President Trump on Thursday nominated Indiana Health Commissioner Jerome Adams to be the next U.S. surgeon general.
Adams graduated from the Indiana University School of Medicine and is a staff anesthesiologist at Eskenazi Health. He has served as Indiana's health commissioner since being appointed by former Gov. Mike Pence (R) about two and half years ago.
During his time as health commissioner, Adams has overseen the state's response to its ongoing opioid epidemic. Adams has supported the use of needle exchanges to stem the spread of disease among intravenous drug users and worked to expand the availability of the anti-overdose medication naloxone in the state.
If confirmed by the Senate, Adams would succeed Vivek Murthy, who was nominated by former President Barack Obama and dismissed from his post in April after he refused to resign when Trump requested his resignation. Rear Adm. Sylvia Trent-Adams, who served as Murthy's deputy, has been serving as acting surgeon general.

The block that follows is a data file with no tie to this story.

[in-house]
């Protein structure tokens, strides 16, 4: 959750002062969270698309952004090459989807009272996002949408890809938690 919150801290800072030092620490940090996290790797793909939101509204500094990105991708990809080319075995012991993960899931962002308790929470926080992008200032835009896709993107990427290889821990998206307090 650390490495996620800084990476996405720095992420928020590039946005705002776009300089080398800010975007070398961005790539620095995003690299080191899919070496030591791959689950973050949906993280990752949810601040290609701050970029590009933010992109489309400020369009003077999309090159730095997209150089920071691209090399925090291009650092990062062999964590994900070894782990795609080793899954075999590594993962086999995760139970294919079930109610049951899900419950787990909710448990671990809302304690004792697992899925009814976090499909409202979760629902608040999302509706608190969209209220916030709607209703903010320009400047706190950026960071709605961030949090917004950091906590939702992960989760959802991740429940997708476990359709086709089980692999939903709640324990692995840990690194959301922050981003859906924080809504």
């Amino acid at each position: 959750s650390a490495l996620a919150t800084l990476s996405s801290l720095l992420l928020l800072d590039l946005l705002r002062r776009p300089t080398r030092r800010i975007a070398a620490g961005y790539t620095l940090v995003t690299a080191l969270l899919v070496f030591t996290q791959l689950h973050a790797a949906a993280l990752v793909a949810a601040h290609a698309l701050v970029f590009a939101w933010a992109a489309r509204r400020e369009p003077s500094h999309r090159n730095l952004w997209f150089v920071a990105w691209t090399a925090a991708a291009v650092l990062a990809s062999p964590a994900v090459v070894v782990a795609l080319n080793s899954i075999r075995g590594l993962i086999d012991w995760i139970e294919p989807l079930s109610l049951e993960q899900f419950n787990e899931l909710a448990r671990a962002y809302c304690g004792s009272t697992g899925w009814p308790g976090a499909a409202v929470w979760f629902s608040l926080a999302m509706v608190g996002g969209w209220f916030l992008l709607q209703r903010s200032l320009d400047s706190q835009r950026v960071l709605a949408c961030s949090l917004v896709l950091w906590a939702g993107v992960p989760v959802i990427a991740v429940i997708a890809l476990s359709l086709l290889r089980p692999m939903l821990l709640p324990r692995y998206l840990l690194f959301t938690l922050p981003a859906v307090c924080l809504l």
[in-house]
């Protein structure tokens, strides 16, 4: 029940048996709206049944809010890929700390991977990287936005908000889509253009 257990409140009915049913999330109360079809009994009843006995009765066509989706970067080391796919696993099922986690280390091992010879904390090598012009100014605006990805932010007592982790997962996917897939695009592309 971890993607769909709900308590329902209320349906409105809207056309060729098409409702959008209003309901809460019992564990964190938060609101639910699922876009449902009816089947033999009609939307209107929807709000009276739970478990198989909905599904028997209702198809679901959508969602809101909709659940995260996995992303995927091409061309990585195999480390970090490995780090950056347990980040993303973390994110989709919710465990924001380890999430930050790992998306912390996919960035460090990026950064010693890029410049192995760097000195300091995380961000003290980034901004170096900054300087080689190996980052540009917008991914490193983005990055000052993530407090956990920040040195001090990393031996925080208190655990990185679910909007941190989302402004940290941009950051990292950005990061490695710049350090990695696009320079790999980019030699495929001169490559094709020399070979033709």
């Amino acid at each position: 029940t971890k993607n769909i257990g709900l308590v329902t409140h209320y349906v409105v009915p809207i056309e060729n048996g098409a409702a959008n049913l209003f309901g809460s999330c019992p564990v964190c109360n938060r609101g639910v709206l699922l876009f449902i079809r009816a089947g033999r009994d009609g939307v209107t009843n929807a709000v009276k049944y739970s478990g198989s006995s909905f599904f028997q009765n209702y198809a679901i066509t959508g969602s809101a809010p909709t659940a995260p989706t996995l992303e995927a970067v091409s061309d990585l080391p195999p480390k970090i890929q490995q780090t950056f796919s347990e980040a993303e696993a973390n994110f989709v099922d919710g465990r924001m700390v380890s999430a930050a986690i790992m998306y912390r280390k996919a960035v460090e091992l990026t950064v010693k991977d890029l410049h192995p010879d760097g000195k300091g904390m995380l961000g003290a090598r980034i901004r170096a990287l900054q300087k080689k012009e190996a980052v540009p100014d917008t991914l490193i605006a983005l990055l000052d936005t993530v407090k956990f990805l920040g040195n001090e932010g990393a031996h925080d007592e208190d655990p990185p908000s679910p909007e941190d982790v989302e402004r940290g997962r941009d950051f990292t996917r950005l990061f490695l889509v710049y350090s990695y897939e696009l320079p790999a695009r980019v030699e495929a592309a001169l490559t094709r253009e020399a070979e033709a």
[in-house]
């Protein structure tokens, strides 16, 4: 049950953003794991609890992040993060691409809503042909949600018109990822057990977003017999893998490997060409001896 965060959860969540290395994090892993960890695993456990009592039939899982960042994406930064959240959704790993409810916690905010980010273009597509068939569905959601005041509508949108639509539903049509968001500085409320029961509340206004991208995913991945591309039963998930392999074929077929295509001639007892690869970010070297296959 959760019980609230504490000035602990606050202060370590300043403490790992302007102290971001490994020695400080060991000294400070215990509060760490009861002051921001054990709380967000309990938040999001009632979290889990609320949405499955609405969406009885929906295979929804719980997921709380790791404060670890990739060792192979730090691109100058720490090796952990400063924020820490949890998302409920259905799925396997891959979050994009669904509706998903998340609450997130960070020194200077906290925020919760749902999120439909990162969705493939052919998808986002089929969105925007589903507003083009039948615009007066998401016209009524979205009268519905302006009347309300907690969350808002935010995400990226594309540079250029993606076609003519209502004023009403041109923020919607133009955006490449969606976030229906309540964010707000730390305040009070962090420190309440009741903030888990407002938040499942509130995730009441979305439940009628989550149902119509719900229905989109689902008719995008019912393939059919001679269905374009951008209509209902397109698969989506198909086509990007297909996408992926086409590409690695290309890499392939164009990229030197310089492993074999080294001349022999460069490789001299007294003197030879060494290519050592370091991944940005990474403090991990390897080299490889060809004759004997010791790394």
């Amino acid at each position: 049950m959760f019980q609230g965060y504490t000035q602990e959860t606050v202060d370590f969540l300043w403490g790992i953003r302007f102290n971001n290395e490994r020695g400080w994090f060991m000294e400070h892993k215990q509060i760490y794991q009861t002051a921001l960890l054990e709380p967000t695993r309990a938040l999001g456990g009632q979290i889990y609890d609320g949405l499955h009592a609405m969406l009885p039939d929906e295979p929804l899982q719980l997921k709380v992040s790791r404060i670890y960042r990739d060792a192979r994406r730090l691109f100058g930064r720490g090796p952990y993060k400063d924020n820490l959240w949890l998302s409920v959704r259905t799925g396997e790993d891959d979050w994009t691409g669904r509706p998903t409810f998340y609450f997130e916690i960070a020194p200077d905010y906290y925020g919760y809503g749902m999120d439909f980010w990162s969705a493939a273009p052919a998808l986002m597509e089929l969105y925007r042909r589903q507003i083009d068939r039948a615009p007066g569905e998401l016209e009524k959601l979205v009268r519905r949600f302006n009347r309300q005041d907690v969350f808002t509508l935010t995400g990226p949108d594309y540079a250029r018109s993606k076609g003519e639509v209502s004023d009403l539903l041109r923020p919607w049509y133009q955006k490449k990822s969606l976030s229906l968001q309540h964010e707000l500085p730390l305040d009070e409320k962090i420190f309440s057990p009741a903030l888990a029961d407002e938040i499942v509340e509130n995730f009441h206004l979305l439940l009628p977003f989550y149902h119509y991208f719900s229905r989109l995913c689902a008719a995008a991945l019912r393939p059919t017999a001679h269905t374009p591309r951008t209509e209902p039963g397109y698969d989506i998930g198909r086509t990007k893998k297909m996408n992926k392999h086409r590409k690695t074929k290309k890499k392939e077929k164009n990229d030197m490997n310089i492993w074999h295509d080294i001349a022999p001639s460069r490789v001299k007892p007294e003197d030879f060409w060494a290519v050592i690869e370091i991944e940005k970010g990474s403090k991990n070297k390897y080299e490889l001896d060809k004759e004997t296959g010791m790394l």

Sara Johnson of Indiana University-Purdue University Indianapolis, who has worked with Adams, called the position the "perfect fit" for Adams, saying, "He's a trusted partner in working with clinicians and public health officials."
Johnson said Adams has prioritized public health issues including reducing the use of tobacco and lowering Indiana's infant mortality rate.
Georges Benjamin, executive director of the American Public Health Association, said Adams "has extensive experience in health care and has worked on the front lines of public health in Indiana and his status as a working physician will serve him well in leading our nation's health promotion and disease prevention efforts" (Joseph, STAT News, 6/29; Politico, 6/29; Thomas, AP/ABC News, 6/29).
New: Three imperatives to reduce opioid misuse and abuse
Opioid misuse and abuse is one of the most pressing public health issues in the U.S., and hospitals and health systems are on the front lines. Currently, most health systems focus their opioid management efforts on select medical specialties, and providers typically intervene only after the patient has shown signs of misuse and addiction. Clearly, this is not enough.
This research report outlines three imperatives to guide hospitals and health systems in their efforts to reduce the impact of inappropriate opioid prescribing and misuse.